Living Room (the picture quality isn't great but it gives the best idea of the color of all the pictures I took - you can sorta tell a difference when you compare it to the white in the vase)

Kitchen window with the new paint color and drying peppers from our garden

A wider-angle view of the kitchen color

3) Deep freezer. Josh's parents generously got us a deep freezer. Josh and I refuse to eat mediocre food on a daily basis, but we are seriously poor (I would make more money on welfare!). I'm not complaining - I have a great lifestyle - but it does mean that a lot of planning goes into our meals. A big part of that planning involves buying lots of whatever meat, veggies, bread, etc. is on sale and freezing the majority of it. The sorry little freezer in our refrigerator just wasn't up to the task. So Tim and Renay took pity on us and got us this shiny new one:

Chicken, ground beef, french onion soup, pesto, broccoli, pierogies - we've got it all and the freezer still looks pitifully empty. What a nice problem to have.


August in Florida is like February in Michigan. In other words, it's the time of year you put your outdoor hobbies on hold, hurry from your car into the nearest climate-controlled building, assume your clothes will be inadequate for keeping you comfortable outside (I don't care if it's North Face gear - it's still not gonna help), and just generally hunker down inside. Our neighbors even "warm up" their cars before leaving for work, only it's the AC instead of the heat that's blasting. We did, however, manage to get some plants in the garden before Tallahassee turned into Hades and we've been enjoying the benefits since.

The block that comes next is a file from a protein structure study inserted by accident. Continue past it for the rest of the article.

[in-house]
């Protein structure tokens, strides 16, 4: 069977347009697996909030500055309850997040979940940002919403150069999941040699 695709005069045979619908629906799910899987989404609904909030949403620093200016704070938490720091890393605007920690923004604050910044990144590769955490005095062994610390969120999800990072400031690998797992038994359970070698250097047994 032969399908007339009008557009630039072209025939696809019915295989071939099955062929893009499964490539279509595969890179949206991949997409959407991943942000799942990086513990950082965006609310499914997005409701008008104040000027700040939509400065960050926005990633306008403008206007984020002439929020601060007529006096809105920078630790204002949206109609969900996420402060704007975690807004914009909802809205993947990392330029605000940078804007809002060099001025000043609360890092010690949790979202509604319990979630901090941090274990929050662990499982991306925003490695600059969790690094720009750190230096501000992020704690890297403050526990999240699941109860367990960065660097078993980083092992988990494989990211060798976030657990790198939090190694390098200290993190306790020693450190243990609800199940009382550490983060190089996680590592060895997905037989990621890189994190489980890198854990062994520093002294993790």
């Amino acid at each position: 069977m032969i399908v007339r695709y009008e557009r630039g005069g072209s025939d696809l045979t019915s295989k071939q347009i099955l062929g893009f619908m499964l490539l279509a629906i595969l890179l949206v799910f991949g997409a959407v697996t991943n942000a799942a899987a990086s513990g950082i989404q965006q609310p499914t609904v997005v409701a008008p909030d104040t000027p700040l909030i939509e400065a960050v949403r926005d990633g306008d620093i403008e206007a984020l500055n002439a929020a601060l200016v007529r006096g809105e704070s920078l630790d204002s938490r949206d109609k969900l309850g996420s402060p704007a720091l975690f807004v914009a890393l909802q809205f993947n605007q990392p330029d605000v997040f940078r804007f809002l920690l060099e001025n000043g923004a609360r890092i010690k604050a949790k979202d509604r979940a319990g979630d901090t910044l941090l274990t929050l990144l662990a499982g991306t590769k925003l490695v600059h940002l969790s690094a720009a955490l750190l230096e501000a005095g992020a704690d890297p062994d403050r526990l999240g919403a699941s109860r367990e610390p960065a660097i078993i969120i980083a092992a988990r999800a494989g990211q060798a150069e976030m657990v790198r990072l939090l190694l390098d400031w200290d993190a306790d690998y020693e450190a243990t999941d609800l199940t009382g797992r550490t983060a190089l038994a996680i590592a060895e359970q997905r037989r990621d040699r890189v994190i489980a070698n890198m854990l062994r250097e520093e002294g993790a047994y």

We've harvested two eggplants already and have a few small ones (like this) coming along.

We've only gotten a handful
of green beans so far, but they seem to like this god-forsaken weather so I think there are many more on the way.

We can't eat the okra fast enough (and it doesn't help our waistlines that the only way we like to eat it is fried).

You can see
here how much our banana tree has grown since last fall. It struggled with our hard winter - we chalked it up for dead when it was still a brown husk in April. I don't even like bananas but I was pretty bummed thinking it had died. I think I just like the idea of a banana tree in my yard.

You'll see these hot peppers drying in our kitchen window in the next post. Last Christmas my Uncle Bill gave us dried hot pepper flakes in a shaker jar (the peppers were from grandpa's garden). We blew through that in no time, so we're planning on making more with our own peppers.

This is the first bloom on our mandevilla. It's a pretty, tropical-looking vine; we have it growing up the metal stand for our herb garden.

Finally, this is our butterfly garden. Black swallowtails are the most common, though we've had a few monarchs and a giant swallowtail, too. Earlier this year we had around 30 swallowtail caterpillars on our fennel. This is one of them:

A couple days after this picture was taken, all the caterpillars were gone. We think a bird ate them. You may think it's sad, but just think how happy those birdies were when mama or dadda brought back these juicy guys.